Rabb’s trilogy finale lacks a finishing touch
In Jonathan Rabb’s popular “Berlin trilogy,’’ Inspector Nikolai Hoffner spends a lot of time nodding at people as if he understands what they’re talking about, even when he doesn’t. (“Hoffner knew almost nothing. He was having trouble enough keeping up . . .’’; “Hoffner . . . hadn’t the slightest idea what any of it meant’’; “Hoffner nodded, not understanding what the boy meant, and not caring.’’)
Well, neither did I. Too much of this trilogy, and this installment in particular, is a frustrating tangle of hypothetical and factual history, family drama, police procedural, and war story, which add up to less than the sum of their parts.
The story begins in 1919 with “Rosa’’ (published 2005), at the summary execution of Rosa Luxemburg, the famous Socialist Democrat revolutionary. When her corpse disappears, Hoffner, then a German police officer, is assigned to find it.
The second novel, “Shadow and Light’’ (2010), is set in 1927; the Nazis are coming to power in a Germany that seems, at least subliminally, to grasp Hitler’s criminal nature, but doesn’t appear to care. Hoffner’s wife is dead. His son Sascha, who turned his back on his father years ago, has recently joined the Nazi party despite the family’s partly Jewish heritage. Now a chief inspector, Hoffner is assigned to investigate the apparent suicide of a film executive, and soon discovers ties between the dead executive’s Berlin film studio and Joseph Goebbels, Hitler’s future propaganda minister.
Now, in “The Second Son,’’ it is 1937. Hoffner’s Jewish blood has gotten him fired from the Berlin police force. But at least the timing is good: He needs to go to Barcelona to look for his younger son, Georg, a newsreel photographer who disappeared just as the Spanish Civil War was breaking out.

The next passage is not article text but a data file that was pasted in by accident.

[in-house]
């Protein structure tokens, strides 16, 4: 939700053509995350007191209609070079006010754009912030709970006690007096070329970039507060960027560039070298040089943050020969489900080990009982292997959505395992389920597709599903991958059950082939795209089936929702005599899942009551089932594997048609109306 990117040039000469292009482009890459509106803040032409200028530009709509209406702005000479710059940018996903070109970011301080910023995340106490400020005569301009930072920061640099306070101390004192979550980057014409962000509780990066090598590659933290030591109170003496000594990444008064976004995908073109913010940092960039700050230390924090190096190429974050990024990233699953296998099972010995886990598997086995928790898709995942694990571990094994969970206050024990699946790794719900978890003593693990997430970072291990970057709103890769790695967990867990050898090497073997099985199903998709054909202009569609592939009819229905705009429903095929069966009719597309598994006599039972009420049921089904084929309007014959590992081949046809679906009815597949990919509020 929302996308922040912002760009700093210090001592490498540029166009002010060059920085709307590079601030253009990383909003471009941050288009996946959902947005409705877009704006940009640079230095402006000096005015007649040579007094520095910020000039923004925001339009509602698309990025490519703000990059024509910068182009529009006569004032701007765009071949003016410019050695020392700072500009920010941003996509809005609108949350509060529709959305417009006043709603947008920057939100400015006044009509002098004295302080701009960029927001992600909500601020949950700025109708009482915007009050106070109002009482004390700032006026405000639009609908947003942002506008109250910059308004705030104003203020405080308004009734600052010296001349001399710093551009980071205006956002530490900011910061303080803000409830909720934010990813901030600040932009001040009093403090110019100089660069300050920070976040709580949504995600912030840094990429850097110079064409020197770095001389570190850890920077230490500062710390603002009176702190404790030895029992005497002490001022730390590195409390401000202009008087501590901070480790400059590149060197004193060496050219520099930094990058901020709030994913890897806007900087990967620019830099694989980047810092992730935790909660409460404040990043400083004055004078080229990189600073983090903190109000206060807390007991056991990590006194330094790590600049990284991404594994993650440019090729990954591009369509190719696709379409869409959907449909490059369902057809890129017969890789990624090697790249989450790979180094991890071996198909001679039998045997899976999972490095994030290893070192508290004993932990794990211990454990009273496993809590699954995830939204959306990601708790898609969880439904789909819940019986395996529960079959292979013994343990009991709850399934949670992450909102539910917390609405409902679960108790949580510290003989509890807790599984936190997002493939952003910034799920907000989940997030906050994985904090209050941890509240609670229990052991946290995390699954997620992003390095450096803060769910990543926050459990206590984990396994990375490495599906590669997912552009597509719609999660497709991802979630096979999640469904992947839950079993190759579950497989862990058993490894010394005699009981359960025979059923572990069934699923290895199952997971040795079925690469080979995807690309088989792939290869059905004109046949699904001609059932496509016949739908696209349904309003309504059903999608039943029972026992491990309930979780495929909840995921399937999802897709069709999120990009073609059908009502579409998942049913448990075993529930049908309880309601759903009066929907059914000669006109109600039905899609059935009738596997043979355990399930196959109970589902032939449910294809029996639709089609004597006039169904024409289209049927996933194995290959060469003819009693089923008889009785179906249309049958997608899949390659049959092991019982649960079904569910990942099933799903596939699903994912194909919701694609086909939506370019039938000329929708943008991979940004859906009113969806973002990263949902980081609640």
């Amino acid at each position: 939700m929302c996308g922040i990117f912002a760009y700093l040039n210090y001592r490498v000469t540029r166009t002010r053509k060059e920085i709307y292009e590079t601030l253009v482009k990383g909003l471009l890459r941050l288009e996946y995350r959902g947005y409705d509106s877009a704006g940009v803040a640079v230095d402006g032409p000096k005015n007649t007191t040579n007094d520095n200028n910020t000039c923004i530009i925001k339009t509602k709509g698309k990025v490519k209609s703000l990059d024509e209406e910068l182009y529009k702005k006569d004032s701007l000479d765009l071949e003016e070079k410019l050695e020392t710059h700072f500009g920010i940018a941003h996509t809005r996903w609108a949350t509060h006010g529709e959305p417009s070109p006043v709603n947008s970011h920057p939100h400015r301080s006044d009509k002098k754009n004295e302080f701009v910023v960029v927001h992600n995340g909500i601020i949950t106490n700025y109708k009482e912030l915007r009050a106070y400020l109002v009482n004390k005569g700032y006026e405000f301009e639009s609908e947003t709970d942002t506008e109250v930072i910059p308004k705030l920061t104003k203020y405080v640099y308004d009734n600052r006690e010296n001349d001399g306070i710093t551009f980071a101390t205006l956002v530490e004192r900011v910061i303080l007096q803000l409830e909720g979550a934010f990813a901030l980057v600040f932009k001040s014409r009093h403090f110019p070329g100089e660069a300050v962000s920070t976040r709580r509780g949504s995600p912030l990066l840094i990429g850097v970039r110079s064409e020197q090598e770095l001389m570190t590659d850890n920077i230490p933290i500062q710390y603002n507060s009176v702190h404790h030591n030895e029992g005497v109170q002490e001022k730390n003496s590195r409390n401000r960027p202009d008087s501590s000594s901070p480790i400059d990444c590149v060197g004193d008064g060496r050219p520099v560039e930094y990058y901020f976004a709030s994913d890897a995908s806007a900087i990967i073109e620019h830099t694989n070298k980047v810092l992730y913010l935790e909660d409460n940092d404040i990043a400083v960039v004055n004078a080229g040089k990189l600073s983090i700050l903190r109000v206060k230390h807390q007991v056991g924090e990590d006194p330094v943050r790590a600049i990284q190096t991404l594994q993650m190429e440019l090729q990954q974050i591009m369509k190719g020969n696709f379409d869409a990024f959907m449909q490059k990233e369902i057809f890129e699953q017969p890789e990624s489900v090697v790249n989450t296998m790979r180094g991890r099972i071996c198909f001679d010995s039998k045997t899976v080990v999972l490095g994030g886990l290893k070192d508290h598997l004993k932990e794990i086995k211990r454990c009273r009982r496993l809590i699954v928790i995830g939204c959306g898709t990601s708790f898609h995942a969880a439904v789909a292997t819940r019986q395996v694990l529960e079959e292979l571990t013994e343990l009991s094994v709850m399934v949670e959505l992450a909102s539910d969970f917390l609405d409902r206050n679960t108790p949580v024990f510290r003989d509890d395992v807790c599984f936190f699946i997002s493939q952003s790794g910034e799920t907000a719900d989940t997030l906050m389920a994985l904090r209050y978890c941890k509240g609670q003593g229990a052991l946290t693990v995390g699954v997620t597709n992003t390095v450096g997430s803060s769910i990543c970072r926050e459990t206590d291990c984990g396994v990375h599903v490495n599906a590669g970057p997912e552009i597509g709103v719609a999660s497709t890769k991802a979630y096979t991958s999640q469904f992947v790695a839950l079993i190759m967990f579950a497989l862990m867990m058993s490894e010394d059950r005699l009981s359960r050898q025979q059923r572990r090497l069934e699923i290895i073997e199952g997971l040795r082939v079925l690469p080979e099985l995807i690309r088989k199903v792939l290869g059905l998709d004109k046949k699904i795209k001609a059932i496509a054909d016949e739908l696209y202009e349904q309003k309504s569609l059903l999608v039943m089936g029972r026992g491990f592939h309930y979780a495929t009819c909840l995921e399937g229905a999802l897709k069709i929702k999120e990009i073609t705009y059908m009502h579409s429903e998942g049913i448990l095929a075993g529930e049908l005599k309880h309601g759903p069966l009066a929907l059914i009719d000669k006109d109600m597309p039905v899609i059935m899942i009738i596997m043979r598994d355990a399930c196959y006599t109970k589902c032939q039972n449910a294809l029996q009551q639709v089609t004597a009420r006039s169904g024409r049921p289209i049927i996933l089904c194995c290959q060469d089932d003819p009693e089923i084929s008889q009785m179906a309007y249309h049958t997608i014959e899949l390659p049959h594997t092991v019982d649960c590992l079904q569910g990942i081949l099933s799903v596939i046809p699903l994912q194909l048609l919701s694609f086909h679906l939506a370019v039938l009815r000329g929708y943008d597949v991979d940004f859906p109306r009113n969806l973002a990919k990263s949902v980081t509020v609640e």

Spain’s politics have descended into chaos: anarchists, socialists, communists, anarcho-syndicalists, Marxist-nihilists, and non-Stalinist Soviets are fighting against each other and even among themselves. Then there are the international “observers’’ — from Germany, England, the Soviet Union — each with a political agenda, who view Spain’s war as a dress rehearsal for the larger conflagration they know is coming.
Rabb clearly did his homework — and then some. All three novels occasionally stagger under the weight of his exhaustive research and reluctance to let any of it go to waste.
Still, like 1997’s best-selling term paper, Arthur Golden’s “Memoirs of a Geisha,’’ many readers really like the Hoffner trilogy — and you might, too. So I’m not going to be disagreeable about it. I’m just going to respectfully point out why this earnest, hardworking novel falls short as a work of literature.
“She stared across at him, her strength like shattered glass. It hung from them both and fell aimlessly to the ground. Hoffner’s hands ached, and still he gathered up the shards.’’
What? The metaphorical glass hung? Her strength fell aimlessly to the ground? It had shards?
The love scenes are histrionic at best: “Hoffner stared into the eyes, dry and spent. And he saw hope. Hope for himself. . . .
“ ‘There is no choice,’ he said. ‘I love you.’
“He took her in his arms, and . . . [h]e knew he had given himself to her, and nothing as fleeting as doubt would ever enter his mind again. So he waited and let the unbearable sentiment of it take him.’’
And this presumptuous claim: “Fear makes a man cower. Terror gives him strength.’’ Well, sure, sometimes. But it isn’t a given. In this context, it’s a bold but audaciously empty statement, written to impress rather than to suggest a truth.
There are some very effective, workmanlike scenes. On the other hand, I could not find even one spark of brilliance.
Am I asking too much?
Nan Goldberg, a freelance writer and book critic, can be reached at firstname.lastname@example.org.